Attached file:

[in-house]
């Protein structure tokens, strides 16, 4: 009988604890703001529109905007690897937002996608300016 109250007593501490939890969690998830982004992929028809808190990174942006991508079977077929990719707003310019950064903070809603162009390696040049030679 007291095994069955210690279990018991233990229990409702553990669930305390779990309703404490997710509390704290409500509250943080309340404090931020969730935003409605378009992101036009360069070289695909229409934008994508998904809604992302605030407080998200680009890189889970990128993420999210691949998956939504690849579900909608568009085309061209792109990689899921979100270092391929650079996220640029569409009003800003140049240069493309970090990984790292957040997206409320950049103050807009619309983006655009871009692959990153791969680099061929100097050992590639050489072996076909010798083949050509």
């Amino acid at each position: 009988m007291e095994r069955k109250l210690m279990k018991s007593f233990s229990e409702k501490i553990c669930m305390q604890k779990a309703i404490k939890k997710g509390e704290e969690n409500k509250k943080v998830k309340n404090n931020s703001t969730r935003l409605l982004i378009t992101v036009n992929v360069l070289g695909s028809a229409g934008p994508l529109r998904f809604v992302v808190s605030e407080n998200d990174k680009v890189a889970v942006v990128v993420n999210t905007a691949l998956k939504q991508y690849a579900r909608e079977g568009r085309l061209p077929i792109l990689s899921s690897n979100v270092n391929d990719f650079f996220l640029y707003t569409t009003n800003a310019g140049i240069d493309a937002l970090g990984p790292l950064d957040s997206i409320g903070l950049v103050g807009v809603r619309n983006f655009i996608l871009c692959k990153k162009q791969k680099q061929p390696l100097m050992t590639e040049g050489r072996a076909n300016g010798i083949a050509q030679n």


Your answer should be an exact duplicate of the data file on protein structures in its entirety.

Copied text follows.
[in-house]
């Protein structure tokens, strides 16, 4: 009988604890703001529109905007690897937002996608300016 109250007593501490939890969690998830982004992929028809808190990174942006991508079977077929990719707003310019950064903070809603162009390696040049030679 007291095994069955210690279990018991233990229990409702553990669930305390779990309703404490997710509390704290409500509250943080309340404090931020969730935003409605378009992101036009360069070289695909229409934008994508998904809604992302605030407080998200680009890189889970990128993420999210691949998956939504690849579900909608568009085309061209792109990689899921979100270092391929650079996220640029569409009003800003140049240069493309970090990984790292957040997206409320950049103050807009619309983006655009871009692959990153791969680099061929100097050992590639050489072996076909010798083949050509």
């Amino acid at each position: 009988m007291e095994r069955k109250l210690m279990k018991s007593f233990s229990e409702k501490i553990c669930m305390q604890k779990a309703i404490k939890k997710g509390e704290e969690n409500k509250k943080v998830k309340n404090n931020s703001t969730r935003l409605l982004i378009t992101v036009n992929v360069l070289g695909s028809a229409g934008p994508l529109r998904f809604v992302v808190s605030e407080n998200d990174k680009v890189a889970v942006v990128v993420n999210t905007a691949l998956k939504q991508y690849a579900r909608e079977g568009r085309l061209p077929i792109l990689s899921s690897n979100v270092n391929d990719f650079f996220l640029y707003t569409t009003n800003a310019g140049i240069d493309a937002l970090g990984p790292l950064d957040s997206i409320g903070l950049v103050g807009v809603r619309n983006f655009i996608l871009c692959k990153k162009q791969k680099q061929p390696l100097m050992t590639e040049g050489r072996a076909n300016g010798i083949a050509q030679n």